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Earthquake NationThe Cultural Politics of Japanese Seismicity, 1868-1930$
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Greg Clancey

Print publication date: 2006

Print ISBN-13: 9780520246072

Published to California Scholarship Online: March 2012

DOI: 10.1525/california/9780520246072.001.0001

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PRINTED FROM CALIFORNIA SCHOLARSHIP ONLINE (www.california.universitypressscholarship.com). (c) Copyright University of California Press, 2018. All Rights Reserved. Under the terms of the licence agreement, an individual user may print out a PDF of a single chapter of a monograph in CALSO for personal use (for details see www.california.universitypressscholarship.com/page/535/privacy-policy-and-legal-notice).date: 17 October 2018

. Strong Nation, Stone Nation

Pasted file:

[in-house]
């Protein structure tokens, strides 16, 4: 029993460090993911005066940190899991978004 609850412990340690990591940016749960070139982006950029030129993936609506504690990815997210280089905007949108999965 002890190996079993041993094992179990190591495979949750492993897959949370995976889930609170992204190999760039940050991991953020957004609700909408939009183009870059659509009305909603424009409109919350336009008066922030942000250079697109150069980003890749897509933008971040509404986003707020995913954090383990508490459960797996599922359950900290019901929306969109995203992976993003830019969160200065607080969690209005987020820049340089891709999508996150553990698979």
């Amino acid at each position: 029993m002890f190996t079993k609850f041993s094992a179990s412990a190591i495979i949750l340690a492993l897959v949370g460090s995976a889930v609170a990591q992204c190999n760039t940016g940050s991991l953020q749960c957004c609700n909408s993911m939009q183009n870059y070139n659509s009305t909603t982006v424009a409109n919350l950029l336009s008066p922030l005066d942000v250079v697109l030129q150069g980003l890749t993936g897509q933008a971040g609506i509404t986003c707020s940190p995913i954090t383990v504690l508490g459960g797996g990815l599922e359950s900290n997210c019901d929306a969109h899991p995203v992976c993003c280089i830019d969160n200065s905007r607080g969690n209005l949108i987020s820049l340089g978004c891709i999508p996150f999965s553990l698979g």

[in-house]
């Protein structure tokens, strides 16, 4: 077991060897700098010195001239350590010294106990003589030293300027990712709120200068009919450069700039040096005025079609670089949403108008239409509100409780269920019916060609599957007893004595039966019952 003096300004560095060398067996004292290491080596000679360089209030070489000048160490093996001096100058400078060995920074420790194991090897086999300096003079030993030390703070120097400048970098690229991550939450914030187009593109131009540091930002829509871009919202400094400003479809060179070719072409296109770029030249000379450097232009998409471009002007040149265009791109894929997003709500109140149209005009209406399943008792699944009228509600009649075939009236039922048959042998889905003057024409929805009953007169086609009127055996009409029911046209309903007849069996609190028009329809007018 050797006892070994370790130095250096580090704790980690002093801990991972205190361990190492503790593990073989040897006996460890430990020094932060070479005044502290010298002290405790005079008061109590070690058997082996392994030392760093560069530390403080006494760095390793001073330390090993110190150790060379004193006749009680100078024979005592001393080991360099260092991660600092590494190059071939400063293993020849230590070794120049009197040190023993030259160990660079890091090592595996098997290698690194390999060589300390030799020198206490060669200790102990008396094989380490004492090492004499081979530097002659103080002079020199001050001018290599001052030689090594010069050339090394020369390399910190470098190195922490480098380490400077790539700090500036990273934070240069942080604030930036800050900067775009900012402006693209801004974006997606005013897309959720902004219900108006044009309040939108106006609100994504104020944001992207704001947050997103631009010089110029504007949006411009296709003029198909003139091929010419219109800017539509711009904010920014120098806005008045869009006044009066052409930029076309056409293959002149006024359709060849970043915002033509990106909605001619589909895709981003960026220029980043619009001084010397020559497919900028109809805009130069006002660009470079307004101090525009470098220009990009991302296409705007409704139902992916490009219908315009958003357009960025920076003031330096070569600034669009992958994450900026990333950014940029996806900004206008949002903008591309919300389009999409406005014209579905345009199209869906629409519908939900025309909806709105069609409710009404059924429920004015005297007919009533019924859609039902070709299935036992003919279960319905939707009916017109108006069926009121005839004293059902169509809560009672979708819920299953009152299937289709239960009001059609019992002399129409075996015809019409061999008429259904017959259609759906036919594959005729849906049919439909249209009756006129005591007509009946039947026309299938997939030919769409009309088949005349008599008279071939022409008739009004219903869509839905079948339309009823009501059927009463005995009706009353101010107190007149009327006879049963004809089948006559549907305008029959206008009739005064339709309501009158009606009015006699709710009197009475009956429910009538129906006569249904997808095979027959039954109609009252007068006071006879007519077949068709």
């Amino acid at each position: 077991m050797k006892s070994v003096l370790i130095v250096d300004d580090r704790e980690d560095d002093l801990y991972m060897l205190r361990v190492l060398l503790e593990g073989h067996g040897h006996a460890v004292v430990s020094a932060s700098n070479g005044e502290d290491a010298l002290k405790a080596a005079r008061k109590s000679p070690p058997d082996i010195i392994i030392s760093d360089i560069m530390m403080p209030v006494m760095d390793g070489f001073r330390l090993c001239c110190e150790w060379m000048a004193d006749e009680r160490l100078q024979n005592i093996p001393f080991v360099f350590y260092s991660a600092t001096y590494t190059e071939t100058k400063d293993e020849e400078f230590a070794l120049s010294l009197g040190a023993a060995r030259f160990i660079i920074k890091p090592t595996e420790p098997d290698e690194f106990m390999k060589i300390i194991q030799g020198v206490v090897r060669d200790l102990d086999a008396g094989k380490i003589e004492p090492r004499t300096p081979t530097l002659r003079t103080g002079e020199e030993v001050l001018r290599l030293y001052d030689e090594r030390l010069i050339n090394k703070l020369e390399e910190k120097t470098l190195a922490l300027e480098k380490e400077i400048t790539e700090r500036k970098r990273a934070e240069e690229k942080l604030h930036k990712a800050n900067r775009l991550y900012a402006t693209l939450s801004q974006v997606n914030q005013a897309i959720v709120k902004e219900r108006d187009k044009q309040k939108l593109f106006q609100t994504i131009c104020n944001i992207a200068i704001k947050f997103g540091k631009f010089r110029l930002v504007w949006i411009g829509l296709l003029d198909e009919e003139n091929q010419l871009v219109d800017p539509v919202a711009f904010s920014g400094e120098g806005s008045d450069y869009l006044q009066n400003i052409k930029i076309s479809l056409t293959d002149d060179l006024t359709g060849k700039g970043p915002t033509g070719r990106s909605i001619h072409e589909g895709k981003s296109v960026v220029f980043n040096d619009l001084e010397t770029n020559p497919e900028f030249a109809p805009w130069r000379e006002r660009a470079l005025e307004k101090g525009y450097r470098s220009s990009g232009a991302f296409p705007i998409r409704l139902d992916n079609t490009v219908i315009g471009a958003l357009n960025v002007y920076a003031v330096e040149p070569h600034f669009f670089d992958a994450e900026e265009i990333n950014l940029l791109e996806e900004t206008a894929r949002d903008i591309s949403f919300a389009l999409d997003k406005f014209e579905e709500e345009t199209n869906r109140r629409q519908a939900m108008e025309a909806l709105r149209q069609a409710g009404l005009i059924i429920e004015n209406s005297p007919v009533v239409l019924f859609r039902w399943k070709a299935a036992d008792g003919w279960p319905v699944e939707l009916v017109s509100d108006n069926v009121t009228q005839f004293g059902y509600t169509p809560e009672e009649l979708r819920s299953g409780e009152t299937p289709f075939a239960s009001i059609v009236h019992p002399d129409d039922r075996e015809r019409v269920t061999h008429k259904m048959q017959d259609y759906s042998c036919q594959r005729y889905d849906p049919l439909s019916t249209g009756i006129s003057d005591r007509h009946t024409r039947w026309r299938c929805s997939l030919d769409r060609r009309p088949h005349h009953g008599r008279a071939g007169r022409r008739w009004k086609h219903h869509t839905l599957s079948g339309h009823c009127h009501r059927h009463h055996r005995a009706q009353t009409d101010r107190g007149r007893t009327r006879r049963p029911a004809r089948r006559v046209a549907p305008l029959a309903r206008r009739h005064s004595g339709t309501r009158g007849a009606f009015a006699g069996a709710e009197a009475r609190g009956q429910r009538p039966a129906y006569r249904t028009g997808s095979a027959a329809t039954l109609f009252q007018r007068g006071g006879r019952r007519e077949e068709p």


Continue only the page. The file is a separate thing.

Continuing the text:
. Strong Nation, Stone Nation

Chapter:
(p.11) One. Strong Nation, Stone Nation
Source:
Earthquake Nation
Author(s):

Gregory Clancey

Publisher:
University of California Press
DOI:10.1525/california/9780520246072.003.0002

Kōbudaigakkō's zōka course was only one of a number of sites constructing new archi-technical models for Meiji Japan. Compromise within daiku culture had actually begun under the Tokugawa regime, and by the time zōkagaku arrived was even taking on the characteristics of a creole — a pidgin that moves from being strictly a language of trade between foreigners to one used in domestic communication. By the late 1870s ɀōkagaku came to define “architecture.” Yet “architecture”had as yet no monopoly on imagining Western-style governmental and factory buildings.

Keywords:   Meiji Japan, daiku, zōkagaku, Tokugawa regime, pidgin, Kōbudaigakkō, architecture

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